"To The Wonder," written and directed by Terrence Malick
It's wise to keep anticipation under control for Malick's three upcoming films in various stages of production. Yes, the master auteur is working more quickly these days, but with his record of five films in approximately forty years it's pointless to rush him. That being said, we'll be first in line when "To The Wonder" bows. It's cast includes Ben Affleck, Olga Kurylenko, Rachel McAdams, Rachel Weisz, Javier Bardem, Barry Pepper, Michael Sheen and Amanda Peet. Affleck plays a philandering man who falls hard for a European woman (Kurylenko), but once their marriage deteriorates he reunites with a former flame (McAdams) from his hometown. Bardem's role has been said to be that of a Priest who gives Affleck's character advice. So essentially we have some of our favorite actors working with cinematic magicians Malick and DP Emanuel Lubezki in a film about love. Yes, please.
"Trouble With The Curve," directed by Robert Lorenz, written by Randy Brown
As an Academy Award nominated producer for 2003's "Mystic River" and an Oscar-nominated producer for "Letters from Iwo Jima," Lorenz's films bring as much star power as they do acclaim. Known for collaborating with superstar Clint Eastwood, Lorenz teams up with the actor again in his latest project, which projects another all-star cast. The film has had a quick turnaround in a slated late-September release after starting shooting in March 2012 in Atlanta. Eastwood plays an aged baseball scout who takes his daughter on his last recruiting trip. Amy Adams, Justin Timberlake, John Goodman and Matthew Lillard are some of the actors who co-star in the film, and this will be Eastwood's first acting gig since 2008's "Gran Torino."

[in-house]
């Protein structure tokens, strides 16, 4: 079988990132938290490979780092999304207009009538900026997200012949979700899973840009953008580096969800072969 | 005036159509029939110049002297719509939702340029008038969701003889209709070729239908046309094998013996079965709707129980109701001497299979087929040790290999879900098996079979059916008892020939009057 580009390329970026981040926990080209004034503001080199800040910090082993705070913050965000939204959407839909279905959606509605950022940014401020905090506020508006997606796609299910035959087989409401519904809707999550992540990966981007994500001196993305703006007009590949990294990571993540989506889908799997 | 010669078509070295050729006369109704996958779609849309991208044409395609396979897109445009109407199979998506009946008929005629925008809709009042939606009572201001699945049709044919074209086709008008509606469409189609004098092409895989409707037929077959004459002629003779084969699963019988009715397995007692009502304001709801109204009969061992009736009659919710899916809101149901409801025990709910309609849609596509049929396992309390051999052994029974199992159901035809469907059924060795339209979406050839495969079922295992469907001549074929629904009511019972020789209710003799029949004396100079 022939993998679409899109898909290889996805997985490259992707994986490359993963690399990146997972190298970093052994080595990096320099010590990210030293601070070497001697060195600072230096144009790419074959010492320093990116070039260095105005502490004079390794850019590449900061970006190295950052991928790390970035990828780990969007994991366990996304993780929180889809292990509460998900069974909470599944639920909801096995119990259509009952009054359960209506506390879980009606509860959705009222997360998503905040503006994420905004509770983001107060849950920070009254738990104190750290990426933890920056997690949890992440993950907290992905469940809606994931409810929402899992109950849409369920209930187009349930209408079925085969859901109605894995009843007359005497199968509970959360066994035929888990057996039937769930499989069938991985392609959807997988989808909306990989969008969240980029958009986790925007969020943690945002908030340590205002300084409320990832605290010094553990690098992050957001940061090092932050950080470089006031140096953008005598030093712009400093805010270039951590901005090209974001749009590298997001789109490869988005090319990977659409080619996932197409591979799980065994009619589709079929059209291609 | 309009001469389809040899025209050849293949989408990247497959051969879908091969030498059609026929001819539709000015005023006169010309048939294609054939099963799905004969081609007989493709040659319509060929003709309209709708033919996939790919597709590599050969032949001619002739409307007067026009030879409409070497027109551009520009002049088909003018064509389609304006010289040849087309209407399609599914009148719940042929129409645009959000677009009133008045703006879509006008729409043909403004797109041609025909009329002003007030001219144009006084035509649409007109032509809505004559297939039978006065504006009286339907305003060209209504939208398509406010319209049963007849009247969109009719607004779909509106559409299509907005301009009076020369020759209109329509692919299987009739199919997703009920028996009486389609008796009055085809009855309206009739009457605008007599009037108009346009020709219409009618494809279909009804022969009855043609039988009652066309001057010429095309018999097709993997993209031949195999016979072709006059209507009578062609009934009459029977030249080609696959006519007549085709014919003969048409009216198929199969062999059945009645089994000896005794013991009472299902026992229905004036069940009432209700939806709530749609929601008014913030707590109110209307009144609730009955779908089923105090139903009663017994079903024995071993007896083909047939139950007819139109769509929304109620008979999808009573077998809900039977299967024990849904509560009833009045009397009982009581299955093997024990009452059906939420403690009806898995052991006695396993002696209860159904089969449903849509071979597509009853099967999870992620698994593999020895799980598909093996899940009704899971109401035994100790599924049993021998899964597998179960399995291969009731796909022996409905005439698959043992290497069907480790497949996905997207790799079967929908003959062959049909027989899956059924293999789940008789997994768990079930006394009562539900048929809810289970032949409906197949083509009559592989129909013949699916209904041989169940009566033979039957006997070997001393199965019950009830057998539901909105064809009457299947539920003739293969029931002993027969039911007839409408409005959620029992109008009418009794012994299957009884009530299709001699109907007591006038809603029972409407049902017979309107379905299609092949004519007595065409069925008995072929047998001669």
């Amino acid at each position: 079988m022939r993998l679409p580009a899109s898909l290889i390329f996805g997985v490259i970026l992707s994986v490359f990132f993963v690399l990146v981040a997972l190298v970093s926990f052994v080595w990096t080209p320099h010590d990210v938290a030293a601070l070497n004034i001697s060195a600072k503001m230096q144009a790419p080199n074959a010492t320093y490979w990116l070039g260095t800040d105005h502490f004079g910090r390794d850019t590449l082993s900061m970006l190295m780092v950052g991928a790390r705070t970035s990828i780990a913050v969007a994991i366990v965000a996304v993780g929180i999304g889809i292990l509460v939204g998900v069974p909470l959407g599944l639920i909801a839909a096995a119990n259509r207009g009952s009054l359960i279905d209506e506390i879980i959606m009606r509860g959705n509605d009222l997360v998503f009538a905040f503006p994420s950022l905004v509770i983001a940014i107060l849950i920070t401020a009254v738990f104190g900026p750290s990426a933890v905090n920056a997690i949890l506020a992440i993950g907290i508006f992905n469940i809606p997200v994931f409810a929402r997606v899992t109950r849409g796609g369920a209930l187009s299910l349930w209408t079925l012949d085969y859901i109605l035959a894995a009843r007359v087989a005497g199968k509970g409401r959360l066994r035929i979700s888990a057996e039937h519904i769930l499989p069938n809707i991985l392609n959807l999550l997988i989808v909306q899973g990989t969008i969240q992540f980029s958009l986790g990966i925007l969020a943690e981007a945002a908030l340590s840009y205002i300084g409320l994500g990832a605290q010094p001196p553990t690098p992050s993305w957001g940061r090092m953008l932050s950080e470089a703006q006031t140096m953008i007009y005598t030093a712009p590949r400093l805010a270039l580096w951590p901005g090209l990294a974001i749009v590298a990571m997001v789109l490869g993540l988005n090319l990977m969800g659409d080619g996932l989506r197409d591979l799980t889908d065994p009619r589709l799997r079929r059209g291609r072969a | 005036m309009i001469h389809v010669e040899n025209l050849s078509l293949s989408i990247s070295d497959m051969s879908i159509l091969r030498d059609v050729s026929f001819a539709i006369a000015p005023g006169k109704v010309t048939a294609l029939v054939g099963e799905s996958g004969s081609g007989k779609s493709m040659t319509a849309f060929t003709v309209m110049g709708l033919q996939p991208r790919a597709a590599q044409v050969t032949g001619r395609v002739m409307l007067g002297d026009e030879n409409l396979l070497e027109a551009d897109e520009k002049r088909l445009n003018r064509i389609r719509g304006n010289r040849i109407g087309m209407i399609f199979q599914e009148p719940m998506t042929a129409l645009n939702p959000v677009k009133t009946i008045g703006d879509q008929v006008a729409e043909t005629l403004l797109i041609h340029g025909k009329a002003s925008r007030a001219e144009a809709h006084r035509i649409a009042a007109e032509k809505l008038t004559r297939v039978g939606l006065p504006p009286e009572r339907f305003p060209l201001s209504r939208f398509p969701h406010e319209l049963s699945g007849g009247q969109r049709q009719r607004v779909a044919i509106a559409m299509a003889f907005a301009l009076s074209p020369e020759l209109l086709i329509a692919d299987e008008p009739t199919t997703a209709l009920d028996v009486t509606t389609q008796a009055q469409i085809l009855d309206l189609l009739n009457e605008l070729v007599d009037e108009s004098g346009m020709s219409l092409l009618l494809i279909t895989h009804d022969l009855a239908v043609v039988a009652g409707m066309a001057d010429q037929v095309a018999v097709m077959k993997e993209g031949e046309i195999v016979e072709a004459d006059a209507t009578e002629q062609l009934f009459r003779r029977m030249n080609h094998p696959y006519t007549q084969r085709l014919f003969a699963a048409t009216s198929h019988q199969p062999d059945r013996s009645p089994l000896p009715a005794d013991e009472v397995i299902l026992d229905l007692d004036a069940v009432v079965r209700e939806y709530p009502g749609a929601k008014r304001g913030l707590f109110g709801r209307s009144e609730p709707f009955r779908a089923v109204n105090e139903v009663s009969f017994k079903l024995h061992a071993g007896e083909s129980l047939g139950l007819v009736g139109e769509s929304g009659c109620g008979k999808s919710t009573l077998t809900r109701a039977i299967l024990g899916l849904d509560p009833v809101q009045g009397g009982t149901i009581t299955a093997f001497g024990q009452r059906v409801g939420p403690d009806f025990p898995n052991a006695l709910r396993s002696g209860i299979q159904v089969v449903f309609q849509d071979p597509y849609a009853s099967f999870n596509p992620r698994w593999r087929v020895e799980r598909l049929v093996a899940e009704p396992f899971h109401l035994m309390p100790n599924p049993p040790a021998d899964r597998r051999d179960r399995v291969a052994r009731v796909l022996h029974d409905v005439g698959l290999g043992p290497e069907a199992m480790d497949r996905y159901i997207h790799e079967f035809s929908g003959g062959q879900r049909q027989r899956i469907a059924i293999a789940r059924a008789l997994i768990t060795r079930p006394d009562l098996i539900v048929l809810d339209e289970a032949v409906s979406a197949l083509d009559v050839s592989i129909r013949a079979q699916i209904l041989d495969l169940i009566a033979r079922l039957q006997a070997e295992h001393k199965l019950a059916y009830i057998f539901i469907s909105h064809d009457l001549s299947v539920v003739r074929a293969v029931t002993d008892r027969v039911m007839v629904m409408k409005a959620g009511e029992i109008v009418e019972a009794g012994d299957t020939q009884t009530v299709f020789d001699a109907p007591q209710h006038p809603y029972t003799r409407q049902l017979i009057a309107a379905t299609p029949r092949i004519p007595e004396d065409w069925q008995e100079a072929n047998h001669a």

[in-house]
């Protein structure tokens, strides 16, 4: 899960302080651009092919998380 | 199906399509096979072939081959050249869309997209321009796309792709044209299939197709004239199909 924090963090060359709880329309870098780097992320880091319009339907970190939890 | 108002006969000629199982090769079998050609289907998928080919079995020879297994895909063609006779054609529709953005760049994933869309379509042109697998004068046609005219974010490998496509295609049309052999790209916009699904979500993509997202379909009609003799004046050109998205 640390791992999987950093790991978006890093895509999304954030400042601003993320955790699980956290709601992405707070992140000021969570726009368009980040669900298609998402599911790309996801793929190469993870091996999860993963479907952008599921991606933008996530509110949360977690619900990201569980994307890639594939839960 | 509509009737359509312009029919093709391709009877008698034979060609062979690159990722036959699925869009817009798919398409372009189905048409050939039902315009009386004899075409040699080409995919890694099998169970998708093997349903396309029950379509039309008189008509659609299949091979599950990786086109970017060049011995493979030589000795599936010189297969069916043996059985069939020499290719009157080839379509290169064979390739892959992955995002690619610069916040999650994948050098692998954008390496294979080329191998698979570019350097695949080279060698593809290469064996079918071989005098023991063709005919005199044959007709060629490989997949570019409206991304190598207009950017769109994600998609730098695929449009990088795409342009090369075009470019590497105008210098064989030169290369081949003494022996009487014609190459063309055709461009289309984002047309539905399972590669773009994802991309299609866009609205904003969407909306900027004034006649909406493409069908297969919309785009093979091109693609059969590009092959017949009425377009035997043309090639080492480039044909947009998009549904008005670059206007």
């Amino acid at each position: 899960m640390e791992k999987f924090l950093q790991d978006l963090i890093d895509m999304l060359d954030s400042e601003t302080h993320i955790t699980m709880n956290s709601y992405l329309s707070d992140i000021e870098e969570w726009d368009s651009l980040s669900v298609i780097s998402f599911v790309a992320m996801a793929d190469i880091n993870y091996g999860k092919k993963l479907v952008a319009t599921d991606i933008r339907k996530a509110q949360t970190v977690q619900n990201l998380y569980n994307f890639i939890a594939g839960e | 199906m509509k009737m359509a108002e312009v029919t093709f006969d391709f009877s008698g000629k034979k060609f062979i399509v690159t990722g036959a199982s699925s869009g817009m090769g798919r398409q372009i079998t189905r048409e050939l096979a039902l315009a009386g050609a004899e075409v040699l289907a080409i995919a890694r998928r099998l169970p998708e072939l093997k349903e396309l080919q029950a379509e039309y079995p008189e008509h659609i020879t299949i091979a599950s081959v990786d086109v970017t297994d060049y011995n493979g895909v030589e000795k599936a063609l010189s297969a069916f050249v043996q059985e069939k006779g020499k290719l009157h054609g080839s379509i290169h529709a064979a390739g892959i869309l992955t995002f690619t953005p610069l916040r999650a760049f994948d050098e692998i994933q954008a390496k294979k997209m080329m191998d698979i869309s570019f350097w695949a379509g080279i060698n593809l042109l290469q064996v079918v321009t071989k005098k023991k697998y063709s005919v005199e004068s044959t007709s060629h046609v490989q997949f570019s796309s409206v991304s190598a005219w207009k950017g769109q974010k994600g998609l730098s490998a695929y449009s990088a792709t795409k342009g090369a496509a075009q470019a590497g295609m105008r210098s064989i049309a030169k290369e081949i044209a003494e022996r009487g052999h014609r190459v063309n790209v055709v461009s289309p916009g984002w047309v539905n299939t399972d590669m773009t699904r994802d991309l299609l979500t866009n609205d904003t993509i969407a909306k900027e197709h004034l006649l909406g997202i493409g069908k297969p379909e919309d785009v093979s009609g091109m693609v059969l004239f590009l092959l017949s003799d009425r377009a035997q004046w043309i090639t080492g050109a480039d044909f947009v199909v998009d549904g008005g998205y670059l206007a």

"Under the Skin," directed by Jonathan Glazer, written by Walter Campbell (from the novel by Michel Faber)
Glazer brings Scarlett Johansson to the limelight with his adaptation of Michel Faber's sci-fi novel. In post-production (filming took place in Scotland last year), the film centers around an alien who takes the form of an attractive woman who lures in men. Though this film sounds very similar to the 1995 sci-fi thriller "Species," it seems to be a lot scarier and emotion-driven, driving the protagonist (alien Johansson) to question her own actions. A release date is not yet known, but it was shot last year so it seems a likely candidate for fall festival season.
"Untitled Greta Gerwig Project," written and directed by Greta Gerwig
We don't know anything about the new Greta Gerwig film, which the rising indie star wrote and directed last year. She dropped a hint about it during interviews for Whit Stillman's "Damsels in Distress," but otherwise, mum's the word. Gerwig hasn't stepped behind the camera since her mumblecore days, when she collaborated with Joe Swanberg on "Nights and Weekends."